- Biscochitos are New Mexico’s Christmas cookie (and if you’re a frequent blog reader, you know that I’m completely obsessed with them). The Golden Crown Panaderia sells the best biscochitos in Albuquerque (parking is limited but service is quick). Pick some up along with hot cocoa.
- ABQ puts on lots of holiday-themed performances each year (from Holmes For The Holidays to A Christmas Carol). The plays change up year-to-year but if you’re a theatre lover, you’ll definitely find something you like.
Spring In Albuquerque
Spring in Albuquerque usually lasts from late March to April.
Spring is Albuquerque ranges from pleasantly purple-flower plump to violent.
Storms in Albuquerque don’t occur often but in the spring, they’re angry and snarling – heavy rain beats hard on the ground, lightning moves hungrily. It’s like a scene from Victor Frankenstein’s lab.
Nights can be wild. Weather can change in a finger-snap.
But there are plenty of indoor things to do in Albuquerque, from dozens of museums to shops to eateries.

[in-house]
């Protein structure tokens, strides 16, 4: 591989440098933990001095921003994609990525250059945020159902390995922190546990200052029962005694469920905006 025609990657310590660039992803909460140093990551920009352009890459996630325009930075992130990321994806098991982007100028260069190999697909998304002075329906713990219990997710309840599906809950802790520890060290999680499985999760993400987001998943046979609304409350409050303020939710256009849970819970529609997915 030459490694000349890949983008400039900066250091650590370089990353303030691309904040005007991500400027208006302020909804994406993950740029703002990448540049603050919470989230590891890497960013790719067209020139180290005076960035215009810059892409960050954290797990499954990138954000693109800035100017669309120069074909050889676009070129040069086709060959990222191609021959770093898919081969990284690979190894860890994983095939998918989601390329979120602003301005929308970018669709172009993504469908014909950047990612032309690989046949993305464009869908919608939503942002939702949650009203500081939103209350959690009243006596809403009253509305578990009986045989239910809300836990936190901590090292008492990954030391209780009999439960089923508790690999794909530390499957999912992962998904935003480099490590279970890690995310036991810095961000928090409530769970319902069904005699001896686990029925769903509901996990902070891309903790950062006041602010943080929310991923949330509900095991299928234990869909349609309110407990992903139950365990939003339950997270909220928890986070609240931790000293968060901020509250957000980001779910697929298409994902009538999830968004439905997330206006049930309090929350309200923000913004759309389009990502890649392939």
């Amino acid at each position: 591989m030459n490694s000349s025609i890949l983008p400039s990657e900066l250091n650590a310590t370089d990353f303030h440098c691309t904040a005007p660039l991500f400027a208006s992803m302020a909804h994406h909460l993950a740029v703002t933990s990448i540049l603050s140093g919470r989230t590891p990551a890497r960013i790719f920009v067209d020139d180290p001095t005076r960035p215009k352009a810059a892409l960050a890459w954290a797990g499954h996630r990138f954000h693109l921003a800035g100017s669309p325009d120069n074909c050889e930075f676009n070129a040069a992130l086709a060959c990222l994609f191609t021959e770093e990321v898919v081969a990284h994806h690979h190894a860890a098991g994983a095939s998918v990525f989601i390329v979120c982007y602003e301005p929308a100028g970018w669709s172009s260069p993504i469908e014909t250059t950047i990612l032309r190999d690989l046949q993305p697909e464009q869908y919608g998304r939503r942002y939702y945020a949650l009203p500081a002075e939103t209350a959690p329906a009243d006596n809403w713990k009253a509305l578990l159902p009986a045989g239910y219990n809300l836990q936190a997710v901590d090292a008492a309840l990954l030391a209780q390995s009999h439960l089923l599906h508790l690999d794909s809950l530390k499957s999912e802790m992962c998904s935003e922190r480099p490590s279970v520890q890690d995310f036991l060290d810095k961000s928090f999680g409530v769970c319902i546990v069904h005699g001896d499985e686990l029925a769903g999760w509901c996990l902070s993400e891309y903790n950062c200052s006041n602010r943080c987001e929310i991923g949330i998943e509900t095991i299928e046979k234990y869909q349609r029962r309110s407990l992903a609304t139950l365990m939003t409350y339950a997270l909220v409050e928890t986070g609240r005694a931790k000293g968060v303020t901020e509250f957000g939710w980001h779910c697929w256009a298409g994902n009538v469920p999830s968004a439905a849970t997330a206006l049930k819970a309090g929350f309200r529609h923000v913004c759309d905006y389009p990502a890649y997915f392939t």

Albuquerque’s main shopping scene lies in Old Town and Nob Hill. Alternatively, you could watch a flamenco dance or hit up the Anderson Abruzzo International Balloon Museum (the displays are immersive, it’s easy to get lost in the fantasy of hot air ballooning).
On good weather days, make a day trip to Carlsbad Caverns or Petroglyph National Monument. Enjoy shoulder season’s lower costs.
Spring In Albuquerque Travel Tips:
- If you want to make a trip on the Sandia Peak Tramway, try to schedule your trip before lunchtime. Storms tend to descend later on the afternoon.
- Spring is when foodie events and flower festivals dip their toes in Albuquerque.
Summer In Albuquerque
Summer in Albuquerque usually lasts from May to August.
Summer is easily one of the most popular times to visit Albuquerque.
Summer kicks off the start of live music season in Old Town ABQ. More and more festivals take hold of the grounds.
Arts span the space. And with tourists in full swing, the doors to the local boutiques kick wide open.